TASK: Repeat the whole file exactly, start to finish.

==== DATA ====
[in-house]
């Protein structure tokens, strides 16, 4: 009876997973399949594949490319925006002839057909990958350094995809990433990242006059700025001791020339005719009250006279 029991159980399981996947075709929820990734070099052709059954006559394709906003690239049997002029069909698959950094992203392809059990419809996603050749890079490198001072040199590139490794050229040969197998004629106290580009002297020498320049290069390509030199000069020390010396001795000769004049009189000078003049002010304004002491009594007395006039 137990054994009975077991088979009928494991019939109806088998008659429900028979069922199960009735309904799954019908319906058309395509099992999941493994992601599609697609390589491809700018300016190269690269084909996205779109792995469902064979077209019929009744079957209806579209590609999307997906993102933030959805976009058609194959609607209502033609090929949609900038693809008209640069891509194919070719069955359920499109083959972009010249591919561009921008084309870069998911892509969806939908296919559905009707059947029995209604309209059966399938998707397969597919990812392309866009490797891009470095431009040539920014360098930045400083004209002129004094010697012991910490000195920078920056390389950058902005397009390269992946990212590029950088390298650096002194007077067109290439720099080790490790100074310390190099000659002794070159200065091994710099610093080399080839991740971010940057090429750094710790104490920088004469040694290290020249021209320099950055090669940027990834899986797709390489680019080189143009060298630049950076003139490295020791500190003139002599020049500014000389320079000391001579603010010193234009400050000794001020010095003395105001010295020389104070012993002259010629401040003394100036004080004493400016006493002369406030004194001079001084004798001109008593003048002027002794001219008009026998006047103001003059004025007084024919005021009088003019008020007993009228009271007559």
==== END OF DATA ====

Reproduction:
[in-house]
């Protein structure tokens, strides 16, 4: 009876997973399949594949490319925006002839057909990958350094995809990433990242006059700025001791020339005719009250006279 029991159980399981996947075709929820990734070099052709059954006559394709906003690239049997002029069909698959950094992203392809059990419809996603050749890079490198001072040199590139490794050229040969197998004629106290580009002297020498320049290069390509030199000069020390010396001795000769004049009189000078003049002010304004002491009594007395006039 137990054994009975077991088979009928494991019939109806088998008659429900028979069922199960009735309904799954019908319906058309395509099992999941493994992601599609697609390589491809700018300016190269690269084909996205779109792995469902064979077209019929009744079957209806579209590609999307997906993102933030959805976009058609194959609607209502033609090929949609900038693809008209640069891509194919070719069955359920499109083959972009010249591919561009921008084309870069998911892509969806939908296919559905009707059947029995209604309209059966399938998707397969597919990812392309866009490797891009470095431009040539920014360098930045400083004209002129004094010697012991910490000195920078920056390389950058902005397009390269992946990212590029950088390298650096002194007077067109290439720099080790490790100074310390190099000659002794070159200065091994710099610093080399080839991740971010940057090429750094710790104490920088004469040694290290020249021209320099950055090669940027990834899986797709390489680019080189143009060298630049950076003139490295020791500190003139002599020049500014000389320079000391001579603010010193234009400050000794001020010095003395105001010295020389104070012993002259010629401040003394100036004080004493400016006493002369406030004194001079001084004798001109008593003048002027002794001219008009026998006047103001003059004025007084024919005021009088003019008020007993009228009271007559």